Iskra coach Bekzat Syzdykov speaks about his motivation, his trainees, and his early football endeavors
Many people who have met Bekzat Syzdykov in person are aware of his intense passion for football. The Ulytau district team's captain has always had the strength and time to maintain a football craze in his home village of Ulytau. A few months ago, Bekzat joined our project Iskra, fulfilling a long-held dream of his.
I was known as Maradona as a kid.
Bekzat Syzdykov was born and raised in the village of Ulytau. Although he received economics training, sports has always been his true passion. He remembers how, as a youngster, he developed a love for football and everything related to it. Once he even came close to becoming a pro, but fate had other plans for him.
"I was invited to a tryout at Shakhtyor Karaganda in the summer of 2001 when I was 11 years old, and I was fortunate enough to be selected. My football prowess was noticed, and I had a genuine chance to make the youth team. My parents simply could not let me leave for training in Karaganda, which is 700 kilometers away from our home, so my dreams were sadly not meant to come true," Bekzat Syzdykov says.
The boy persisted in playing his favorite sport, though, and at the age of 14 he was invited to join the district team.
"When I first joined the team, I thought there were only grown men there; some were 25, some were 30, and some were even older. Compared to them, I was just a little kid. However, I never shied away from a challenge and always tried to have fun playing, which is how the moniker Maradona stuck to me," Bekzat says.
He shares both the favorite position and a playing style with the legendary Argentine forward. By local standards, Bekzat displayed exceptional technique and scoring flair from the very first games.
"I'm also left-footed, so maybe that played a role, too. I've never scored with my hands, though," Bekzat chuckles. "Anyway, being the target of such comparisons at the start of my career in the home district team was nice. And here we are: I've been the team captain for seven years at this point. We participate in amateur leagues and local competitions frequently. Naturally, the generation shifts and new players emerge. Guys born in 2003 and even 2005 are now on the team. They compare me more to Messi because he is a football player they are more familiar with. Of course, this is all just good fun, as naturally I am far from both legends' level. But what young boy doesn't aspire to be just like his heroes?"
"I want to fulfill a lifelong dream when I become a coach"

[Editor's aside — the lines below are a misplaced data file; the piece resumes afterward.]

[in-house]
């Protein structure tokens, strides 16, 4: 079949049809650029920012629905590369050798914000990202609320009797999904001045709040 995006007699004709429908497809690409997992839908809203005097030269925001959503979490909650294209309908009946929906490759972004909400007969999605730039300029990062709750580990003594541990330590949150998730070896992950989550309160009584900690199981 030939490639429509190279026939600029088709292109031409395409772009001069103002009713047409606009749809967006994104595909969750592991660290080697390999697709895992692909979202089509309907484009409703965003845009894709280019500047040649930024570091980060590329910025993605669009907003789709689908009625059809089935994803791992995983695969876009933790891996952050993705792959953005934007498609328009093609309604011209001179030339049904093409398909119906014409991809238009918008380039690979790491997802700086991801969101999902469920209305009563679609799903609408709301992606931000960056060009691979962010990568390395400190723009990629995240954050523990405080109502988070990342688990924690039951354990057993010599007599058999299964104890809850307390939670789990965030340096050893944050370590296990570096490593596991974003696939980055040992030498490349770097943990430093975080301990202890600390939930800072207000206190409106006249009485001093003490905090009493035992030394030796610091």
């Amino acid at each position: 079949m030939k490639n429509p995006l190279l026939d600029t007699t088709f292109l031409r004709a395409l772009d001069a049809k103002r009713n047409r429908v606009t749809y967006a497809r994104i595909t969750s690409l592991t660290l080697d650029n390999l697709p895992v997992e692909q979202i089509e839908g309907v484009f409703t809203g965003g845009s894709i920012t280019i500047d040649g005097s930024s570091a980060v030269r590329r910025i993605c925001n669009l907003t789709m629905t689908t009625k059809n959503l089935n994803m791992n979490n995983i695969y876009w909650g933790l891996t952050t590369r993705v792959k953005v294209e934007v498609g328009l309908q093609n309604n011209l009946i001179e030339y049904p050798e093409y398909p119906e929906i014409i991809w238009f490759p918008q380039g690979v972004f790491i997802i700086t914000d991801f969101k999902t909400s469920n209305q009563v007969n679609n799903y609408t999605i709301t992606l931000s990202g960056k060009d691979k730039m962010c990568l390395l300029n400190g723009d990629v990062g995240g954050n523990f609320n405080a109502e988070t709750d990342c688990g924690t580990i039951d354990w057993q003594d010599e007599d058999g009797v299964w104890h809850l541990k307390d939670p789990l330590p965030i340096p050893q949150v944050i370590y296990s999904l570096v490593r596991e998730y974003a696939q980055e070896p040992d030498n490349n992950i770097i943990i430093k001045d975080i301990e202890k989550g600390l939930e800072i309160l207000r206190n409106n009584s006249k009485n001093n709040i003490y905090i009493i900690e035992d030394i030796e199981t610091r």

Bekzat Syzdykov received his first category D coaching license in July of this year. This is how any coach's career begins. You need to accumulate practical experience—at least one year at each level—to upgrade your qualification. Bekzat didn't have to wait long for the chance to prove himself in a new position; our Iskra football project arrived in Kazakhstan at just the right time.
"I had zero knowledge of Iskra before August. It all began in July when I hosted a youth football festival in Ulytau. We had guests from Astana who simply came to participate after seeing my announcement on social media. Galym Ibrayev, a football manager, was one of them. "Apply to Iskra if you want to start a sports club," he advised me. I did not think twice before gathering all my information and filing the application. Naturally, I was concerned that they might say no, but I had confidence in myself."
Bekzat didn't have to fret for too long. He got a response and an invitation to an interview within a week. The coach officially joined Iskra after several online meetings and negotiations. His long-held dream to improve the standard of football in his hometown and get more kids interested in the sport finally started to come true.
"Back when I was a kid, you could say there wasn't any football at all in our neighborhood. No clubs, private or public - nothing. After school, we used to play by ourselves in the yard. To be frank, little has changed since. Children still have very few opportunities available to them. As someone who has a deep love for this sport, it greatly upsets me. I therefore want to give something that I myself never had to the current generation. They should be able to train, play, and grow. They might be happier for it, in my opinion."
On November 15, Iskra began first training sessions in Ulytau. Bekzat dove headfirst into his new project. He personally recruited the kids, visiting every class at the school and signing up everyone who was interested. Currently, about 40 kids train there in three age groups. The overall duration of training is roughly seven hours per week, which gives the kids enough time to play while not getting overworked.
"I like the project's policy of not putting too much pressure on kids to exert themselves physically and follow strict rules. My own approach to training is entirely consistent in this regard. I want to depart a little from the conventional teaching approaches, many of which date back to the Soviet era. I always look for fresh, intriguing, and contemporary training plans. Iskra really helped me with this; during the online training sessions, I learned a lot of helpful information that I now use in practice," Bekzat says.
"I don't have any other hobbies besides football. I don't enjoy hunting or fishing, I don't spend all day in the garage, and I'm not a particularly bookish man, except for all kinds of football manuals that I've been studying lately. Football occupies a big spot in my heart, and I want my trainees to feel the same way. I want to give the kids a proper environment to play in the future, when I'll be coaching full-time. I can mentor anyone who decides to pursue the sport more seriously so that their talent isn't lost. However, for me, the biggest thing is to raise a good person, not only a good player."